Gabriel Guerrero is blest with a masterful musical intellect. This enables him to form gorgeous melodic ideas that seemingly appear out of nowhere to captivate the heart and mind of the listener for listen they must as Guerrero creates wondrous whorls of songs, resplendent in melody and harmony, and rich in the rhythm of his mystical Colombian roots. These roots have given rise to wide and wind-swept branches that cover a wide imaginary swathe of musical topography from Colombia through the rest of Latin America to the United States and on to Europe. The pianist has technique that would make him a magnificent concert hall pianist, playing the music of the Great Composers of decades gone by. However he has chosen to play the music of his American idol, Bud Powell from whom he drawn broad inspiration. In finding his own voice, however, Guerrero appears to have combined Powell’s classic, delicate melodicism with a strong underpinning of Afro-Caribbean and Latin American rhythm. The result is a singular kind of decorative style laced and accentuated with sinewy rhythms.
His album Feyas is a great start to the career of a musician full of promise. Like some of the finest scholarly pianists-composers (for example: Gonzalo Rubalcaba) to come from way south of the border, Guerrero has exploded on the stage with music of immense maturity. Although his virtuosity shines through the spotlight always remains on depth of thought, complexity of ideas that build in logic as well as unbridled creativity from a soulful wellspring to a wonderful conclusion. Thus his immense musical intellect shines through. His composition “Charlie,” for instance is spun out like a masterfully constructed spider’s stratagem, which is beguiling and mesmerizingly slow at first, then reveals itself for the powerful vortex that it contains, which, in turn, draws the listener into its tonal center with a spectacular harmonic design spun with rapturous delight. Although it comes from a completely different source (bebop music) Guerrero’s re-invention of Bud Powell’s “Un Poco Loco” makes a remarkable statement about the relationship of rhythm that lies at the heart of both Afro American music and the music that Guerrero grew up with in his heart: Colombian folk forms. The manner in which he combines both influences makes foe a wondrous listen.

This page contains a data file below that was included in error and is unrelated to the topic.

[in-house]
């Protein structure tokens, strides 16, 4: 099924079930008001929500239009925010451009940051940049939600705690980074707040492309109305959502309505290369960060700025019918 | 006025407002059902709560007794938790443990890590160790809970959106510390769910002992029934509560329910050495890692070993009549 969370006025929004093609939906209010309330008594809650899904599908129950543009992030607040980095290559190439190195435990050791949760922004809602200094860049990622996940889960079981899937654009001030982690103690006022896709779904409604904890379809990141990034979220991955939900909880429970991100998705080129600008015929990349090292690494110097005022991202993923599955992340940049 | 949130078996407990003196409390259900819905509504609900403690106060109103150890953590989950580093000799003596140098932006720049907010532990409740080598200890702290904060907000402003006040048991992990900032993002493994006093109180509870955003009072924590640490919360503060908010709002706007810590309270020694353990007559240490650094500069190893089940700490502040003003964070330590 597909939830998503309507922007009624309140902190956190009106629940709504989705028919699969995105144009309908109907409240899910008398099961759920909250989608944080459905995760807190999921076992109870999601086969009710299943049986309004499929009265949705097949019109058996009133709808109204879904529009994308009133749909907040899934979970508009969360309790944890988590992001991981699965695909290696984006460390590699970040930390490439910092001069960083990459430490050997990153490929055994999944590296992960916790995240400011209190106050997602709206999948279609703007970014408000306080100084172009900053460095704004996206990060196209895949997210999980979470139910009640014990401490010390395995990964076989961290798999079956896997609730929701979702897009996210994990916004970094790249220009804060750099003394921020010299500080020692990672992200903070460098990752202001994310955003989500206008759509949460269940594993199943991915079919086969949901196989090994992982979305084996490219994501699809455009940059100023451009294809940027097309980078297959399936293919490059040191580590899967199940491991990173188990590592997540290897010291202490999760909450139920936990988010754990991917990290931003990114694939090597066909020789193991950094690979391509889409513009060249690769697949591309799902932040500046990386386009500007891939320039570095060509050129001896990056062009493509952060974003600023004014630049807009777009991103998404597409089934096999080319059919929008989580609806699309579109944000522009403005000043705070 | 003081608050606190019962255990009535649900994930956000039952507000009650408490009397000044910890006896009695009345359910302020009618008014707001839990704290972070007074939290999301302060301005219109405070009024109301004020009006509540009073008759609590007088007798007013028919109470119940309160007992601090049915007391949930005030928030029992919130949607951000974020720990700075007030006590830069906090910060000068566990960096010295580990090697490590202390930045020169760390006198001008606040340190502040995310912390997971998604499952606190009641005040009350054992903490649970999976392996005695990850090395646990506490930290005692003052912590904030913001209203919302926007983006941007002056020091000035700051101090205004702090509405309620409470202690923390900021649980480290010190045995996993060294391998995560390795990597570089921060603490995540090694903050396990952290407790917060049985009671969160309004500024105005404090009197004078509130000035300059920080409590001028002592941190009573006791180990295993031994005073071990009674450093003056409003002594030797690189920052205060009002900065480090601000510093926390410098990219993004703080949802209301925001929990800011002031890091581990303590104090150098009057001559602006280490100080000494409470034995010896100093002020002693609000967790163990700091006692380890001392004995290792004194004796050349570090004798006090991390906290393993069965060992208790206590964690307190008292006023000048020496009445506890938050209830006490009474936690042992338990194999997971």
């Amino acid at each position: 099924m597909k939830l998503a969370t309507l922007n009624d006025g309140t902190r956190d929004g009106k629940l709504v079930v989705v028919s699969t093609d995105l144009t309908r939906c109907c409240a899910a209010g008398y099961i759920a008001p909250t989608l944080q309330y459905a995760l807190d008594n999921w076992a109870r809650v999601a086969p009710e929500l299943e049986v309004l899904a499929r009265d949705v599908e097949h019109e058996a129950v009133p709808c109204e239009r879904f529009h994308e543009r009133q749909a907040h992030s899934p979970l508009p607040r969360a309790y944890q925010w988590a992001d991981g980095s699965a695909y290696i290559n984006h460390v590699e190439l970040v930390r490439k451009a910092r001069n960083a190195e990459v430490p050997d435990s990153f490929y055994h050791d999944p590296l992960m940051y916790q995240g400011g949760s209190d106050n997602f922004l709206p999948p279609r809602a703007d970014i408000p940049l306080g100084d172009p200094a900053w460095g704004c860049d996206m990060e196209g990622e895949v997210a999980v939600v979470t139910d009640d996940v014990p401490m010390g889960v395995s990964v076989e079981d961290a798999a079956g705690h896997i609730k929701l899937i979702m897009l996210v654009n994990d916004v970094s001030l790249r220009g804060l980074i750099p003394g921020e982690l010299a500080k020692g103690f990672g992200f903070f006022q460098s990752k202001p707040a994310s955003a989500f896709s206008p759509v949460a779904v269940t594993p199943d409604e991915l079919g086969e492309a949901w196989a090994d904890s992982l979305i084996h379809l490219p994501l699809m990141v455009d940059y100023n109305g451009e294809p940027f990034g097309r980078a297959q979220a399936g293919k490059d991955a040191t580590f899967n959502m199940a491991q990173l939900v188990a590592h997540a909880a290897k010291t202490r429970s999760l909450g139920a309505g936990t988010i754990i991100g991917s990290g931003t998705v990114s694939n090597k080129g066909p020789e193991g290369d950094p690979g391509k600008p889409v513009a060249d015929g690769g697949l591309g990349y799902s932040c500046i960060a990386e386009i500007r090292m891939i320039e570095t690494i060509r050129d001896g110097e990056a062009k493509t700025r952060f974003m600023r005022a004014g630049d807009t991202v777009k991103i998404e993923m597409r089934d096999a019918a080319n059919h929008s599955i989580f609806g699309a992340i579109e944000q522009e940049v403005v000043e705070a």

There is much to cheer about Gabriel Guerrero’s record, Feyas and it includes his compositions, which are bold and rich in the complexity and design of their ideas. Guerrero firmly establishes his voice here as he adds to the remarkably growing literature of Latin American instrumental music. Here he shows how sure he is of himself as he treads sure-footedly through form and function. Above all his playing is hypnotic and completely mesmerizes the listening audience. The pianist also gets stellar assistance from high-power trios with whom he seems to communicate telepathically. This adds to the immense pleasure of listening to this music over and over again.
Tracks: Colombia Tierra Querida; Un Poco Loco; Hope; Charlie; Tonto Malembe; Ritual; Snake Shot; Tango Reflexivo; Crepusculo.
Personnel: Gabriel Guerrero: piano; Jorge Roeder: bass (1, 2, 3); Scott Dodd: bass (4); Luis Guzman: bass (5); Daniel Ori: bass (6); Bruce Gertz: bass (7, 8); Eric Doob: drums (1, 2, 3); Andrew Gander: drums (4); Karina Colis: drums (5); Amaury Acosta: drums (6); Tim Horner: drums (7, 8); Samuel Torres: percussion (1, 2, 3); Paulo Levi: tenor saxophone (4); Jerry Bergonzi: tenor saxophone (7, 8); Ken Cervenka: trumpet (7, 8); Jeff Miles: guitar (6).
Gabriel Guerrero – Official website: www.gabrielguerrero.net
Label: Surca Music
Release date: February 2012
Reviewed by: Raul da Gama